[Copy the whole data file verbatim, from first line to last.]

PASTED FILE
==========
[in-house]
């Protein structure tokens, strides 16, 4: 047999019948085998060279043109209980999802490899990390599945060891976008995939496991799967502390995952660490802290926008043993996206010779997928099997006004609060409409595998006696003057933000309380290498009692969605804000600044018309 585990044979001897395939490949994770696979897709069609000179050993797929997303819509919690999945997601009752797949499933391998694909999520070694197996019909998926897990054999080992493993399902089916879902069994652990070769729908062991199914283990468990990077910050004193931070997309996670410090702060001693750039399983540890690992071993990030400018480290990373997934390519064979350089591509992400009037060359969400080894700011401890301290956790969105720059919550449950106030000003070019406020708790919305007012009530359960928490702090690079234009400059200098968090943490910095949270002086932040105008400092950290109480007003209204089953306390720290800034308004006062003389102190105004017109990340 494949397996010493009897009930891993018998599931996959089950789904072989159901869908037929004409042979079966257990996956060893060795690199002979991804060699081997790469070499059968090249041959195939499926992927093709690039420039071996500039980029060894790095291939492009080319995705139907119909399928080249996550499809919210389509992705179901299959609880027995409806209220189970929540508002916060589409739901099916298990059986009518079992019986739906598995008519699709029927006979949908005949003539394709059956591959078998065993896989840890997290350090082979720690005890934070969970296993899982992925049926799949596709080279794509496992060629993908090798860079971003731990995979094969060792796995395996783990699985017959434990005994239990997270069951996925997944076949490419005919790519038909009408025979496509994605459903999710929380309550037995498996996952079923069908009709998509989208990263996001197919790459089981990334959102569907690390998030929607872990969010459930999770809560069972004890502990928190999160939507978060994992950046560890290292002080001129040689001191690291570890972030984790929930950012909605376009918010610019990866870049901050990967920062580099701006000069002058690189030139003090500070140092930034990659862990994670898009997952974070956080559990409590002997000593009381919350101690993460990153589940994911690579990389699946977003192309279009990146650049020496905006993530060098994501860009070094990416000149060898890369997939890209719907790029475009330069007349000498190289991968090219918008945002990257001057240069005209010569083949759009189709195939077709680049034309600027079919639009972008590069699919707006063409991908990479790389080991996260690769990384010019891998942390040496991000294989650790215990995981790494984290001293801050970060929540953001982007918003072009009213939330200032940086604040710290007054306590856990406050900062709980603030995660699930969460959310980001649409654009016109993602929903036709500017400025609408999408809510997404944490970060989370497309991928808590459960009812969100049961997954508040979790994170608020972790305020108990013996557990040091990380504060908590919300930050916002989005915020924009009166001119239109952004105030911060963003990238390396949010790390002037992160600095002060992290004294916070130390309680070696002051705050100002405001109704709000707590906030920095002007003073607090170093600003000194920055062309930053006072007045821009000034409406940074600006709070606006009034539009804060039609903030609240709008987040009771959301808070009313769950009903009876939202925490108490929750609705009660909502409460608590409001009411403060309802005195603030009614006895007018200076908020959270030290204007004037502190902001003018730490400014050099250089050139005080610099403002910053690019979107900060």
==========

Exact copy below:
[in-house]
């Protein structure tokens, strides 16, 4: 047999019948085998060279043109209980999802490899990390599945060891976008995939496991799967502390995952660490802290926008043993996206010779997928099997006004609060409409595998006696003057933000309380290498009692969605804000600044018309 585990044979001897395939490949994770696979897709069609000179050993797929997303819509919690999945997601009752797949499933391998694909999520070694197996019909998926897990054999080992493993399902089916879902069994652990070769729908062991199914283990468990990077910050004193931070997309996670410090702060001693750039399983540890690992071993990030400018480290990373997934390519064979350089591509992400009037060359969400080894700011401890301290956790969105720059919550449950106030000003070019406020708790919305007012009530359960928490702090690079234009400059200098968090943490910095949270002086932040105008400092950290109480007003209204089953306390720290800034308004006062003389102190105004017109990340 494949397996010493009897009930891993018998599931996959089950789904072989159901869908037929004409042979079966257990996956060893060795690199002979991804060699081997790469070499059968090249041959195939499926992927093709690039420039071996500039980029060894790095291939492009080319995705139907119909399928080249996550499809919210389509992705179901299959609880027995409806209220189970929540508002916060589409739901099916298990059986009518079992019986739906598995008519699709029927006979949908005949003539394709059956591959078998065993896989840890997290350090082979720690005890934070969970296993899982992925049926799949596709080279794509496992060629993908090798860079971003731990995979094969060792796995395996783990699985017959434990005994239990997270069951996925997944076949490419005919790519038909009408025979496509994605459903999710929380309550037995498996996952079923069908009709998509989208990263996001197919790459089981990334959102569907690390998030929607872990969010459930999770809560069972004890502990928190999160939507978060994992950046560890290292002080001129040689001191690291570890972030984790929930950012909605376009918010610019990866870049901050990967920062580099701006000069002058690189030139003090500070140092930034990659862990994670898009997952974070956080559990409590002997000593009381919350101690993460990153589940994911690579990389699946977003192309279009990146650049020496905006993530060098994501860009070094990416000149060898890369997939890209719907790029475009330069007349000498190289991968090219918008945002990257001057240069005209010569083949759009189709195939077709680049034309600027079919639009972008590069699919707006063409991908990479790389080991996260690769990384010019891998942390040496991000294989650790215990995981790494984290001293801050970060929540953001982007918003072009009213939330200032940086604040710290007054306590856990406050900062709980603030995660699930969460959310980001649409654009016109993602929903036709500017400025609408999408809510997404944490970060989370497309991928808590459960009812969100049961997954508040979790994170608020972790305020108990013996557990040091990380504060908590919300930050916002989005915020924009009166001119239109952004105030911060963003990238390396949010790390002037992160600095002060992290004294916070130390309680070696002051705050100002405001109704709000707590906030920095002007003073607090170093600003000194920055062309930053006072007045821009000034409406940074600006709070606006009034539009804060039609903030609240709008987040009771959301808070009313769950009903009876939202925490108490929750609705009660909502409460608590409001009411403060309802005195603030009614006895007018200076908020959270030290204007004037502190902001003018730490400014050099250089050139005080610099403002910053690019979107900060």